However, the reality is that the number of veterans who have suffered a traumatic brain injury or post-traumatic stress are just a fraction compared to that of the general US population.


Here are 3 common myths that you may have come across at one point or another:


1) Myth: “PTSD is a ‘Veteran Issue’ and one that no one else can relate to.”

Fact: Post-traumatic stress is simply a normal reaction to an abnormal experience. The reality is that nearly 8% of the US population – or approximately 25.6 million Americans will suffer from PTSD at some point during their lifetime according to the National Center for PTSD. Some individuals may experience PTSD following a natural disaster, a motor vehicle accident, or even from being mugged. While we often associate PTSD with combat and military service, the reality is that anyone can experience PTSD, not just those in the military. You are likely to be working with, or have worked with, someone who has suffered from PTSD and you may not have even known!


2) Myth: “I’ve heard that some Veterans have suffered traumatic brain injuries during combat and that must be a very significant injury.”

Fact: Many people assume that when someone has suffered a traumatic brain injury, they are left with significant brain damage. While this can be true in extreme circumstances, according to the Defense and Veterans Brain Injury Center, 82% of all traumatic brain injuries diagnosed in military members since 2000 are considered mild. To provide further clarification, the most common form of mild TBI is a concussion, and there is typically no functional brain damage associated with this injury.


3) Myth: “A Veteran who has been diagnosed with PTSD will struggle for the rest of their life.”

Fact: Like any other medical or mental health condition, there are all different levels of severity. With the advancement in research and evidence based practices by mental health care specialists, symptoms of PTSD can be greatly reduced and possibly even eliminated with early intervention. In fact, according to the DSM 5, one half of all adults diagnosed with PTSD will have a complete recovery within 3 months of treatment.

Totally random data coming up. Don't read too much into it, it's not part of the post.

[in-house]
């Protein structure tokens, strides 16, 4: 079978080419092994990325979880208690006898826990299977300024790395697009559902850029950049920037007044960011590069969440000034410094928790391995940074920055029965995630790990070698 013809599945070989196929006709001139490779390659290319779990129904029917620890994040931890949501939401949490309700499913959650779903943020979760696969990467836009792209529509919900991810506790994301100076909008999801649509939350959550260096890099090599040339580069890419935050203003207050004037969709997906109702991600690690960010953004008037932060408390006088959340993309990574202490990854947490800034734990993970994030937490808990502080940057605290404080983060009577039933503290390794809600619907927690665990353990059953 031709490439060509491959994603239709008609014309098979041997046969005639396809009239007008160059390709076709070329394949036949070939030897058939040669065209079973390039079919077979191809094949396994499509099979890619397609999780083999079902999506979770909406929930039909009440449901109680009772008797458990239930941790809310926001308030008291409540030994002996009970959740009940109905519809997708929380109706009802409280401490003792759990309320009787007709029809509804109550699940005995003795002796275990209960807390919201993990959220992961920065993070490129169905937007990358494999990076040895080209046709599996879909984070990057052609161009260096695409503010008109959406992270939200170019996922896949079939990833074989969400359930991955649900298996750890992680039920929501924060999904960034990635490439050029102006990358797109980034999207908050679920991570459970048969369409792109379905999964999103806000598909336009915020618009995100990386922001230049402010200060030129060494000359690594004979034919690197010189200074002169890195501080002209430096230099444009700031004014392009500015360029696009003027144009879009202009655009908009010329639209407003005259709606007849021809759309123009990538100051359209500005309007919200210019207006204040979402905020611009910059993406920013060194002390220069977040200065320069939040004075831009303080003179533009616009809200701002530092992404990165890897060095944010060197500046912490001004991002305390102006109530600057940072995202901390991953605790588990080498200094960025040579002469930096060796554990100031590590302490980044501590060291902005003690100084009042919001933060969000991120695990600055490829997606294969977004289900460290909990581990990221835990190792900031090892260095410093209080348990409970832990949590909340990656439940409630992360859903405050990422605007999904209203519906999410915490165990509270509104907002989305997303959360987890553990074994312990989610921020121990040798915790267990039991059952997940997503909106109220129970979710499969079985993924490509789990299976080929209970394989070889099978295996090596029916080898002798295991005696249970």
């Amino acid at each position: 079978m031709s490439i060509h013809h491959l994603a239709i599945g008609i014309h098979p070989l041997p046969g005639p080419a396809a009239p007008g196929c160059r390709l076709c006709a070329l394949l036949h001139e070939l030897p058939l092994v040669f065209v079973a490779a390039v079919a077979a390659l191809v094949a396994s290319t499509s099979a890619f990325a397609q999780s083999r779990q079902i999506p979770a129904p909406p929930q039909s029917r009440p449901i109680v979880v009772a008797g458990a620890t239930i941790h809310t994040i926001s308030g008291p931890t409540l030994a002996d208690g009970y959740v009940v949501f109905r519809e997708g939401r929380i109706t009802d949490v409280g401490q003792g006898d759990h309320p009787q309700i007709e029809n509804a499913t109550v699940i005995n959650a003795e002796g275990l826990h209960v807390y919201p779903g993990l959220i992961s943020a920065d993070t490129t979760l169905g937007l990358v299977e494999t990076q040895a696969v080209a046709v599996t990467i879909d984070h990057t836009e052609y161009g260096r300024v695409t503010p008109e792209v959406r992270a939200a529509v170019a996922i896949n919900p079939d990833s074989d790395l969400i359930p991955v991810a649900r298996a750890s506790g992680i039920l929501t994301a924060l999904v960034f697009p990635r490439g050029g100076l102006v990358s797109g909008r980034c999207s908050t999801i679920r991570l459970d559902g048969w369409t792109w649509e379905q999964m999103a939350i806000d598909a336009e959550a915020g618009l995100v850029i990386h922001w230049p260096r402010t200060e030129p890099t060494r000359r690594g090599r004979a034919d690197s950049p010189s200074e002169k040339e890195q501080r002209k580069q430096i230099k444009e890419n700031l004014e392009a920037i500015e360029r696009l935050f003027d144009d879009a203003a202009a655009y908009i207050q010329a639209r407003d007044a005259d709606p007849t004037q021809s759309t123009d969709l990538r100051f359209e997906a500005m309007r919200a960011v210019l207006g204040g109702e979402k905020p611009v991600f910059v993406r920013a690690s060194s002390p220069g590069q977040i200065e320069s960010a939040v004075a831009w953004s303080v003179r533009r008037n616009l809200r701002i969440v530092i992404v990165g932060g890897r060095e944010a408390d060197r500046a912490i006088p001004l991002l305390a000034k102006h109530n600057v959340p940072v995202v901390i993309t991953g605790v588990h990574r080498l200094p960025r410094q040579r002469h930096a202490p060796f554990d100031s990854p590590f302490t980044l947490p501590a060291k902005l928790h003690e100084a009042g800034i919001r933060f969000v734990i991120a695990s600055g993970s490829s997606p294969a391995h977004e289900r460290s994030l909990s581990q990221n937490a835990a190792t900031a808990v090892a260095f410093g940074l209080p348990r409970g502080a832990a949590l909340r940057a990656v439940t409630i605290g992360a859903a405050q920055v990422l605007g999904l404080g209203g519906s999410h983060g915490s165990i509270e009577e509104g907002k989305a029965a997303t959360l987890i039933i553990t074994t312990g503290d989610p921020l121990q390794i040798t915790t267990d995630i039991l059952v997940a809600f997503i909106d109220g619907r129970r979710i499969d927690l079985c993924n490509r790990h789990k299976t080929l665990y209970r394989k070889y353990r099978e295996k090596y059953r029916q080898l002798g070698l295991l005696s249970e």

I hope the information provided above serves to help further dispel some of the fiction associated with veterans in the workplace. In doing so, we collectively advance towards our overall goal of decreasing stigma surrounding veterans and the invisible wounds of war. These men and women bring so many unique skills and sought after characteristics into the professional workforce. Businesses that recognize this value in veterans, often find more productive employees compared to that of their non-veteran counterparts. This type of talent behavior is what drives companies to be more efficient, productive, and profitable. Any employer that puts a value on military service, creates a win-win environment that benefits not only their bottom line, but also those deserving military veteran job seekers looking for fulfilling careers.